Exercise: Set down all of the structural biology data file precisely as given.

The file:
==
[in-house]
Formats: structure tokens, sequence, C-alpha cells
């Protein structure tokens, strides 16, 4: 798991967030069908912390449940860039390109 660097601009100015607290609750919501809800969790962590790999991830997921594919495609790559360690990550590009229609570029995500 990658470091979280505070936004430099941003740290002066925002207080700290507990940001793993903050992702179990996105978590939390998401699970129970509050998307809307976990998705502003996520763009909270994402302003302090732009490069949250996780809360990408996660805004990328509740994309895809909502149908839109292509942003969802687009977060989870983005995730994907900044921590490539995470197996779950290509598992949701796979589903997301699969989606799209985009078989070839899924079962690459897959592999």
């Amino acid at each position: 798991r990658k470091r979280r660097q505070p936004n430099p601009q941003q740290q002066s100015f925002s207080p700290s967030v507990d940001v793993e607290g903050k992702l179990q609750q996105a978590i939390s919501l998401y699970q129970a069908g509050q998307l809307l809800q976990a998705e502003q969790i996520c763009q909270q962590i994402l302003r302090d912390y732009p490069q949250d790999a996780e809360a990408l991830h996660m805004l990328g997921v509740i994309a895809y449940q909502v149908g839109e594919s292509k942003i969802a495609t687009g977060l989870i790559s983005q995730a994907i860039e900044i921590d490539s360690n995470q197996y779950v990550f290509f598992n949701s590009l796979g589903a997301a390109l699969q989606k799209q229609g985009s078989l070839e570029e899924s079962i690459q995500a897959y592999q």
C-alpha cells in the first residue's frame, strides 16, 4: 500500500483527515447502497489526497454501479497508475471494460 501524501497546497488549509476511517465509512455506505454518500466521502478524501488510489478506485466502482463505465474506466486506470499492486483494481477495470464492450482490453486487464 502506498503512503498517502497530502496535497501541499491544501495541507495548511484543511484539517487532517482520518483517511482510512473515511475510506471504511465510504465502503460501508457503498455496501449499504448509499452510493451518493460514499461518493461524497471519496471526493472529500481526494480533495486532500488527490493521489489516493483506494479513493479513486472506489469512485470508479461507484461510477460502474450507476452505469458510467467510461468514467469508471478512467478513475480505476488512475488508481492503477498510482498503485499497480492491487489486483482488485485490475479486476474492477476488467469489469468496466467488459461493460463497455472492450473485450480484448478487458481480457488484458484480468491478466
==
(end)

[in-house]
Formats: structure tokens, sequence, C-alpha cells
């Protein structure tokens, strides 16, 4: 798991967030069908912390449940860039390109 660097601009100015607290609750919501809800969790962590790999991830997921594919495609790559360690990550590009229609570029995500 990658470091979280505070936004430099941003740290002066925002207080700290507990940001793993903050992702179990996105978590939390998401699970129970509050998307809307976990998705502003996520763009909270994402302003302090732009490069949250996780809360990408996660805004990328509740994309895809909502149908839109292509942003969802687009977060989870983005995730994907900044921590490539995470197996779950290509598992949701796979589903997301699969989606799209985009078989070839899924079962690459897959592999």
């Amino acid at each position: 798991r990658k470091r979280r660097q505070p936004n430099p601009q941003q740290q002066s100015f925002s207080p700290s967030v507990d940001v793993e607290g903050k992702l179990q609750q996105a978590i939390s919501l998401y699970q129970a069908g509050q998307l809307l809800q976990a998705e502003q969790i996520c763009q909270q962590i994402l302003r302090d912390y732009p490069q949250d790999a996780e809360a990408l991830h996660m805004l990328g997921v509740i994309a895809y449940q909502v149908g839109e594919s292509k942003i969802a495609t687009g977060l989870i790559s983005q995730a994907i860039e900044i921590d490539s360690n995470q197996y779950v990550f290509f598992n949701s590009l796979g589903a997301a390109l699969q989606k799209q229609g985009s078989l070839e570029e899924s079962i690459q995500a897959y592999q």
C-alpha cells in the first residue's frame, strides 16, 4: 500500500483527515447502497489526497454501479497508475471494460 501524501497546497488549509476511517465509512455506505454518500466521502478524501488510489478506485466502482463505465474506466486506470499492486483494481477495470464492450482490453486487464 502506498503512503498517502497530502496535497501541499491544501495541507495548511484543511484539517487532517482520518483517511482510512473515511475510506471504511465510504465502503460501508457503498455496501449499504448509499452510493451518493460514499461518493461524497471519496471526493472529500481526494480533495486532500488527490493521489489516493483506494479513493479513486472506489469512485470508479461507484461510477460502474450507476452505469458510467467510461468514467469508471478512467478513475480505476488512475488508481492503477498510482498503485499497480492491487489486483482488485485490475479486476474492477476488467469489469468496466467488459461493460463497455472492450473485450480484448478487458481480457488484458484480468491478466